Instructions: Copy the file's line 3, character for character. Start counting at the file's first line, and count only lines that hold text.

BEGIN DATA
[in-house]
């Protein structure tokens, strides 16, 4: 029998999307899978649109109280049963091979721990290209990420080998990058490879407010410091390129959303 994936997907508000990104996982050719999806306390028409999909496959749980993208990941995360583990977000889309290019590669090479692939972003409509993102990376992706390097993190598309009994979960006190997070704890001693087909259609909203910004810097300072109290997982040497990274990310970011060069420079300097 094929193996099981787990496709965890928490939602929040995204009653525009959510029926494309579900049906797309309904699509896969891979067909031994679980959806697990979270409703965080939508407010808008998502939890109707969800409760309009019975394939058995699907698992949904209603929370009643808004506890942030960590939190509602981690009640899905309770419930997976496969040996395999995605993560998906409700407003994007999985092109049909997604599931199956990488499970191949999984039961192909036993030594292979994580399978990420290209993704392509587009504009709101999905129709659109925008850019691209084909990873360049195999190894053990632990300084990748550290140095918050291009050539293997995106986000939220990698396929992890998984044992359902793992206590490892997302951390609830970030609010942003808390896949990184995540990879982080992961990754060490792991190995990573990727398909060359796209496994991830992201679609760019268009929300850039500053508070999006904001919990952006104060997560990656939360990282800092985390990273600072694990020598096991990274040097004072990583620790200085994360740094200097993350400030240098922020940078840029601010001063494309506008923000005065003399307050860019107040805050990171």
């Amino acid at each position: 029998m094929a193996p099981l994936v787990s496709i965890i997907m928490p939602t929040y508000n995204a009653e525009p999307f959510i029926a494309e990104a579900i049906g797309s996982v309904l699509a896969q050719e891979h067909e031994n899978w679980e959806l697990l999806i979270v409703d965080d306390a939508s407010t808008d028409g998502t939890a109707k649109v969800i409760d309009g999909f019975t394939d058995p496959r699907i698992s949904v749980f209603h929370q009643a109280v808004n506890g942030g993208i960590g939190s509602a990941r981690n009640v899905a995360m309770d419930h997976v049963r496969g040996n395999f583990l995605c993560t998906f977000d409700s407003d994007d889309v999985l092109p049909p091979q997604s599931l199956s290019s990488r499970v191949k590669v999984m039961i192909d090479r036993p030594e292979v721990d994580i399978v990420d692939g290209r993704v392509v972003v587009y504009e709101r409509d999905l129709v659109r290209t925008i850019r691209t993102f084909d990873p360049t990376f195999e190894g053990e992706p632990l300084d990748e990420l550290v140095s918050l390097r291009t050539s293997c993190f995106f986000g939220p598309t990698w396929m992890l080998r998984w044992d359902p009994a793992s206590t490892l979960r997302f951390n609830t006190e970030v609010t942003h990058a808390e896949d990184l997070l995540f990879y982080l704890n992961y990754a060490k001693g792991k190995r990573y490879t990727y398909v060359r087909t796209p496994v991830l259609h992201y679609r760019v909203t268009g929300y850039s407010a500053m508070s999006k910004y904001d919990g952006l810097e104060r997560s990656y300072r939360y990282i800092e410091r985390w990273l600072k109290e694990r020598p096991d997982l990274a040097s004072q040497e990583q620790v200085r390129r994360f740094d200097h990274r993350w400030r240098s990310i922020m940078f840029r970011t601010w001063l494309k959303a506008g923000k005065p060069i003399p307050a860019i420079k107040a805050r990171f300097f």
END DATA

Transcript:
């Amino acid at each position: 029998m094929a193996p099981l994936v787990s496709i965890i997907m928490p939602t929040y508000n995204a009653e525009p999307f959510i029926a494309e990104a579900i049906g797309s996982v309904l699509a896969q050719e891979h067909e031994n899978w679980e959806l697990l999806i979270v409703d965080d306390a939508s407010t808008d028409g998502t939890a109707k649109v969800i409760d309009g999909f019975t394939d058995p496959r699907i698992s949904v749980f209603h929370q009643a109280v808004n506890g942030g993208i960590g939190s509602a990941r981690n009640v899905a995360m309770d419930h997976v049963r496969g040996n395999f583990l995605c993560t998906f977000d409700s407003d994007d889309v999985l092109p049909p091979q997604s599931l199956s290019s990488r499970v191949k590669v999984m039961i192909d090479r036993p030594e292979v721990d994580i399978v990420d692939g290209r993704v392509v972003v587009y504009e709101r409509d999905l129709v659109r290209t925008i850019r691209t993102f084909d990873p360049t990376f195999e190894g053990e992706p632990l300084d990748e990420l550290v140095s918050l390097r291009t050539s293997c993190f995106f986000g939220p598309t990698w396929m992890l080998r998984w044992d359902p009994a793992s206590t490892l979960r997302f951390n609830t006190e970030v609010t942003h990058a808390e896949d990184l997070l995540f990879y982080l704890n992961y990754a060490k001693g792991k190995r990573y490879t990727y398909v060359r087909t796209p496994v991830l259609h992201y679609r760019v909203t268009g929300y850039s407010a500053m508070s999006k910004y904001d919990g952006l810097e104060r997560s990656y300072r939360y990282i800092e410091r985390w990273l600072k109290e694990r020598p096991d997982l990274a040097s004072q040497e990583q620790v200085r390129r994360f740094d200097h990274r993350w400030r240098s990310i922020m940078f840029r970011t601010w001063l494309k959303a506008g923000k005065p060069i003399p307050a860019i420079k107040a805050r990171f300097f």